FIGURE 5
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FIGURE 5. Representative H&E staining of brain tissue from WT and NLRP3-/- mice 7 days following TBI. (A) Cortex of WT-TBI animal, the arrow indicates the impact point, hemorrhage and edema are still markedly visible. Original magnification X5. (B) hippocampus of WT-TBI animal. The rectangle indicates the Ca1, Ca3, and stratus lacunosum moleculare areas used for enlargement. Original magnification X5. (C) Ca1 area of WT-TBI animal, showing partial restoration of normal architecture with shrank neurons. Original magnification X40. (D) Ca3 area of WT-TBI animal, showing neuronal loss and presence of eosinophil neurons (arrows). Original magnification X40. (E) Stratus lacunosum moleculare of WT-TBI animal, showing partially restored architecture. Original magnification X20. (F) Cortex of NLRP3-/--TBI animal, the arrow indicates the impact point, hemorrhage and edema are markedly visible. Original magnification X5. (G) Hippocampus of NLRP3-/--TBI animal. The rectangle indicates the Ca1, Ca3, and stratus lacunosum moleculare areas used for enlargement. Original magnification X5. (H) Ca1 area of NLRP3-/--TBI animal, showing a preserved architecture, absence of hemorrhage and edema, with few shrank neurons. Original magnification X40. (I) Ca3 area of NLRP3-/--TBI animal, showing neuronal loss and presence of eosinophil neurons (arrows). Original magnification X40. (J) Stratus lacunosum moleculare of NLRP3-/--TBI animal, showing an almost normal architecture. Original magnification X20. (K) The graph represents the cumulative histological score evaluated at 7 days from each group of animals. §p < 0.05 vs WT-TBI. Each bar represents the mean and SD of seven animals.

NLRP3 Absence Reduces BAX Expression

The pro-apoptotic BAX protein was significantly expressed in hippocampal lysate from WT-TBI mice compared to Sham WT animals (p < 0.0001). NLRP3-/- mice subjected to TBI demonstrated a reduced activation of BAX compared to WT-TBI (p < 0.01), suggesting that the lack of the inflammasome lead to a blunted apoptotic activation (Figure 6A, F = 187.32). On the other hand, the anti-apoptotic proteins Bcl-2 and BCL-XL were markedly reduced in both WT (p < 0.0001) and NLRP3-/- (p < 0.005) animals subjected to TBI as compared to the relative Sham mice (Figure 6B, F = 30.94; Figure 6C, F = 22.35).

FIGURE 6
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FIGURE 6. Representative western blot of Bax, Bcl-2 and Bcl-xl at dat 7. The graphs represent the quantification of Bax (A), Bcl-2 (B), and Bcl-xl (C). p < 0.05 vs Sham WT; #p < 0.05 vs Sham NLRP3-/-; §p < 0.05 vs WT-TBI. Each bar represents the mean and SD of seven animals.

Discussion

The few papers, so far published on the role of NLRP3 in TBI used indirect strategies to prevent NLRP3 activation (Liu et al., 2013; Dong et al., 2016; Ma et al., 2016; Wei et al., 2016; Lin et al., 2017). A study using telmisartan in mice subjected to cold brain injury showed that the treatment reduced oxidative stress and brain oedema, as a consequence NLRP3 and IL-1b production were decreased; however, the effect on this pathway is rather indirect than direct (Wei et al., 2016).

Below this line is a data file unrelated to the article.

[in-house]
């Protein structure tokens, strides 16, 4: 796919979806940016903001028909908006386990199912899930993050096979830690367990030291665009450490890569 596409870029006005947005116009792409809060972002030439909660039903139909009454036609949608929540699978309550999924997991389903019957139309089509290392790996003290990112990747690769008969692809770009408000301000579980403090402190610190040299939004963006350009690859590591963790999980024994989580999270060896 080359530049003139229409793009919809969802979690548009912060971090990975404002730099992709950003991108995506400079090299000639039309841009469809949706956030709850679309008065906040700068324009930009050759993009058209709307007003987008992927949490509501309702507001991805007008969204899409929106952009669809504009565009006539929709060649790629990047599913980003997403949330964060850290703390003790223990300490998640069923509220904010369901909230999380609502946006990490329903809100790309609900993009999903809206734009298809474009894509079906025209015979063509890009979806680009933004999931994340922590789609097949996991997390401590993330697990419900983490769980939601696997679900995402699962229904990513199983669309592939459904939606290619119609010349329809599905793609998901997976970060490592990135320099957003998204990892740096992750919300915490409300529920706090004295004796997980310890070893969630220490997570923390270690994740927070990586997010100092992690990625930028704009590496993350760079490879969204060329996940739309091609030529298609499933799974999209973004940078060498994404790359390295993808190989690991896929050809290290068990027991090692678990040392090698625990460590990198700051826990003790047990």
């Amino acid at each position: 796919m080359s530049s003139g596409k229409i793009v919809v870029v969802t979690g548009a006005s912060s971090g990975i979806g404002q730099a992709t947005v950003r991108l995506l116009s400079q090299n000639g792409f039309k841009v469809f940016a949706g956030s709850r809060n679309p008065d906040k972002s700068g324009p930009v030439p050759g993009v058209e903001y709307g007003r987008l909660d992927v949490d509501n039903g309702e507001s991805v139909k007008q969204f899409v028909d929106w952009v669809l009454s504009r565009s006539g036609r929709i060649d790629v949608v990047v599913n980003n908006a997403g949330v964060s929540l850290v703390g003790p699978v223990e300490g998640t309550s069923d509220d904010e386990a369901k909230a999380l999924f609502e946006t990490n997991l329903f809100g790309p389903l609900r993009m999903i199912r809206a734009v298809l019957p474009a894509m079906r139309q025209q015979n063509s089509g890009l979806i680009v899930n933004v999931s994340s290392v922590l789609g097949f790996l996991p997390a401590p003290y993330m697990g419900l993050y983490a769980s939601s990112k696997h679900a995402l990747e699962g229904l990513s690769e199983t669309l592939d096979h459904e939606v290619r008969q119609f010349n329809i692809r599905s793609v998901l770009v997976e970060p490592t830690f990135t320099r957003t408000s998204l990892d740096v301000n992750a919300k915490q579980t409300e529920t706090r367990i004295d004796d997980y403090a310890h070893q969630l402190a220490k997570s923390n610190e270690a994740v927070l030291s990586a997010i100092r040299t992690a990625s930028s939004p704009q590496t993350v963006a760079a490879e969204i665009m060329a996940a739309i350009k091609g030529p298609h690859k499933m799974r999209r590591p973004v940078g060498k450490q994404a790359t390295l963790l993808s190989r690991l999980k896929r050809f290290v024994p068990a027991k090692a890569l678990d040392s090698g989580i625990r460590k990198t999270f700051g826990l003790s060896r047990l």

Similarly, another paper studying the effect of propofol in rats subjected to blast TBI demonstrated a reduced NLRP3 activation and a consequent ameliorated brain damage due to the antioxidant and ROS scavenger effect of propofol (Ma et al., 2016). This NLRP3 blocking strategy is again rather indirect than direct. Finally, in a mouse model of subarachnoid hemorrhage melatonin blunted NLRP3 activation reducing the levels of ROS and other oxidants, improving neuron survival (Dong et al., 2016).

So far, the present study is the first report about the use of a direct NLRP3 blocking agent (BAY 11-7082) and NLRP3-/- mice. TBI resulted in impaired cognitive processes such as attention and memory, this altered brain function has been related to the loss of several molecules as EGR1, which plays a role in memory retention and has been shown reduced following TBI (Michael et al., 2005). Our results show that NLRP3-/- and WT animals treated with BAY 11-7082 had an ameliorated memory performance in the first 24 h following TBI, with an increased EGR1 protein expression compared to TBI-WT animals. In fact, both in NLRP3-/- and WT mice treated with BAY 11-7082 the histology revealed a more conserved brain tissue, with reduced oedema, inflammatory infiltrate and apoptosis. Brain oedema reflects a disruption of the blood brain barrier, which is primarily induced by endothelial cells apoptosis, degradation of the basal-lamina by proteases, and diffuse inflammatory reaction that further contributes to NLRP3 activation. We used a dual experimental strategy to investigate the role of NLRP inflammasome in TBI: NLRP3 knock out mice and a direct pharmacological blockade of the inflammasome. In our model, the lack of NLRP3 as well as the administration of BAY 11-7082, determined a strong reduction in IL-1β and Caspase-1 levels that are further responsible for amplifying brain damage following TBI. Despite neurons may produce IL-1b through the NLRP1 and not NLRP3 activation pathway (Kaushal et al., 2015), and NLRP3 inflammasome is particularly expressed in microglia, it is reasonable to speculate that the improved histological picture and reduced inflammatory mediators observed in our experimental setting are due to a reduced glial activation. In fact, microglial activation is one of the main process involved in the propagation of inflammation, which may lead to impaired neuronal survival as a consequence of the production of cytokines and ROS, also during TBI (d’Avila et al., 2012).